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Defi Concepts

"Farming"#

Yield farming is a financial innovation that kicked off "defi summer 2020" by Compound Labs.

At a high level, a protocol is rewarding early users by giving them a share of tokens (most often a governance token), for bearing some form of risk. The two most common forms of risks are:

  1. Protocol risk — there is a chance that the smart contracts have vulnerabilities. Early users of the contract are taking a higher risk than late users. Also see Lindy Effect.
  2. Price risk — owning or market making (aka liquidity providing) a new asset is particularly risky. Many protocols will compensate market makers with tokens.

Although user incentives are pretty common in traditional VC funded app launches, DeFi farming is special in that the incentive is equity in the future success of the protocol.

MEV#

MEV was initially an acronym for Miner Extractable Value, but has been rebranded as Maximum Extractable Value.

The canonical MEV example is an atomic arbitrage between two exchanges. Suppose you were able to buy 1 eth for 2500 usd on uniswap and sell 1 eth for 2600 on sushiswap in one transaction. When you submit that transaction to the mempool, another person/bot could see it and submit the same transaction but paying a higher gas to front-run your txn. This gas auction war could go on until the gas value is equivalent to the profit, $100. In this scenario, the miner ends up with the bulk of the value. Therefore, miner extractable value.

More recent thinking found that the miner was not necessarily in the ultimate position of power, and is discussed on Uncommon Core with @mevintern: https://uncommoncore.co/29-interview-with-a-searcher-with-mev-senpai-and-hasu/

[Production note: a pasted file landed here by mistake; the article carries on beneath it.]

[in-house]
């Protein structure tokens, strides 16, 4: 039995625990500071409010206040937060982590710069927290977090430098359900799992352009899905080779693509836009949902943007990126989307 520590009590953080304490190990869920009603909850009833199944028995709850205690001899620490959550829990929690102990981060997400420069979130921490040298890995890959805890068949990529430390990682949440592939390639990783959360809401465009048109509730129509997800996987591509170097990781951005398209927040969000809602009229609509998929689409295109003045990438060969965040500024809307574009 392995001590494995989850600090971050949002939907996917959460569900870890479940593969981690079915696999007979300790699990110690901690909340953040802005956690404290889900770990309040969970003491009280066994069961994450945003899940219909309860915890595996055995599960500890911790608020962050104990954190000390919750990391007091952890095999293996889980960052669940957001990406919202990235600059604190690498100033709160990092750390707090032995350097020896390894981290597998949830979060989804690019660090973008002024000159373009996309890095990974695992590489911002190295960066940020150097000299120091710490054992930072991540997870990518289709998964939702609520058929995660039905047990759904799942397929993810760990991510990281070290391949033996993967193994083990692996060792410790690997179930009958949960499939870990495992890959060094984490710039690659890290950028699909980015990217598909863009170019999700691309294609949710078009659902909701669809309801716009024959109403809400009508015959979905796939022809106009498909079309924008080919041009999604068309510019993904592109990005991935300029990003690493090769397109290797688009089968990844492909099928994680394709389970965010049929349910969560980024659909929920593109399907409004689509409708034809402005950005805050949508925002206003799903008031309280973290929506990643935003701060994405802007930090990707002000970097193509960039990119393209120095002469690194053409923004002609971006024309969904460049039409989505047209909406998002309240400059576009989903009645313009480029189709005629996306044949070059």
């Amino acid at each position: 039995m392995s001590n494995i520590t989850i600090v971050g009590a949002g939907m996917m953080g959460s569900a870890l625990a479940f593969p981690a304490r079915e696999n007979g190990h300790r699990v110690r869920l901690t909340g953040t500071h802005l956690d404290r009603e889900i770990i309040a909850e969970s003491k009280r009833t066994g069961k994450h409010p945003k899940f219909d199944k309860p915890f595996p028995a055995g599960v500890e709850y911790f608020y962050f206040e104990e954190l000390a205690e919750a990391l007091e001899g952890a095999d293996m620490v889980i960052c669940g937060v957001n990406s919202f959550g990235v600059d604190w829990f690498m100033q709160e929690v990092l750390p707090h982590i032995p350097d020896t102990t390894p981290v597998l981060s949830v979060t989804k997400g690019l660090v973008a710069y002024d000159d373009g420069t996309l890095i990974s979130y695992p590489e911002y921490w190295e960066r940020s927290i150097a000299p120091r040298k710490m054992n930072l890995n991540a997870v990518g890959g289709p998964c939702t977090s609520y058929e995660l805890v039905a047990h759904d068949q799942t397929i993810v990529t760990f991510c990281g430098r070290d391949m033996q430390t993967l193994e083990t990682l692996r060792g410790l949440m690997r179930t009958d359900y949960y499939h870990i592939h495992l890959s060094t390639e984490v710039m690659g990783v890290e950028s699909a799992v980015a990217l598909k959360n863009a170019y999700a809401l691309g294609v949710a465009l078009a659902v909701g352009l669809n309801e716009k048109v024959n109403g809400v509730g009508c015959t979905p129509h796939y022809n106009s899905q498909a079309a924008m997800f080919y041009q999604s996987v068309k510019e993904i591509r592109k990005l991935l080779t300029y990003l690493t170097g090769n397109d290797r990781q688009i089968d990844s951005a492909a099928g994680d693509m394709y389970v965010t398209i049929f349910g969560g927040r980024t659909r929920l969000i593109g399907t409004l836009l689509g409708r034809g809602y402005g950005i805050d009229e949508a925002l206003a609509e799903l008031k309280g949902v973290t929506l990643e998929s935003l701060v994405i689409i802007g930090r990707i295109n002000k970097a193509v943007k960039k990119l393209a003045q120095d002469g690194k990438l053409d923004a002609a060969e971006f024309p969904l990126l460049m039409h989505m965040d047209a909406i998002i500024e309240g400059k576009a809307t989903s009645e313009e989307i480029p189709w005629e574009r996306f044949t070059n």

The three most common types of MEV are arbitrages, loan liquidations, and sandwiching (this last one is considered unethical due to the front-running).

Another example of MEV front-running is the registration of ENS domain names. Suppose you wanted to register mydomain.eth for 1 eth / year. A bot watching the mempool could front-run you, and then offer to sell it back to you for a profit. The ENS protocol is aware of this possibility and uses a commit-and-reveal protocol to sell domain names — a buyer hashes their intention to buy a domain so that mempool observers cannot decode the domain name, then in a later block the buyer reveals and purchases the domain. The ENS protocol doesn't allow anybody who hasn't pre-committed to buy that domain. The downside to this pattern is that it requires two transactions and much more gas to achieve the exchange.

This ENS example shows that MEV is not unavoidable. It is possible for protocol designer to make UX tradeoffs to minimize MEV. Therefore MEV is an important aspect to take into account when designing a new protocol.

More readings:

  1. Ethereum is a Dark Forest: https://www.paradigm.xyz/2020/08/ethereum-is-a-dark-forest/
  2. Flashbots Docs https://docs.flashbots.net/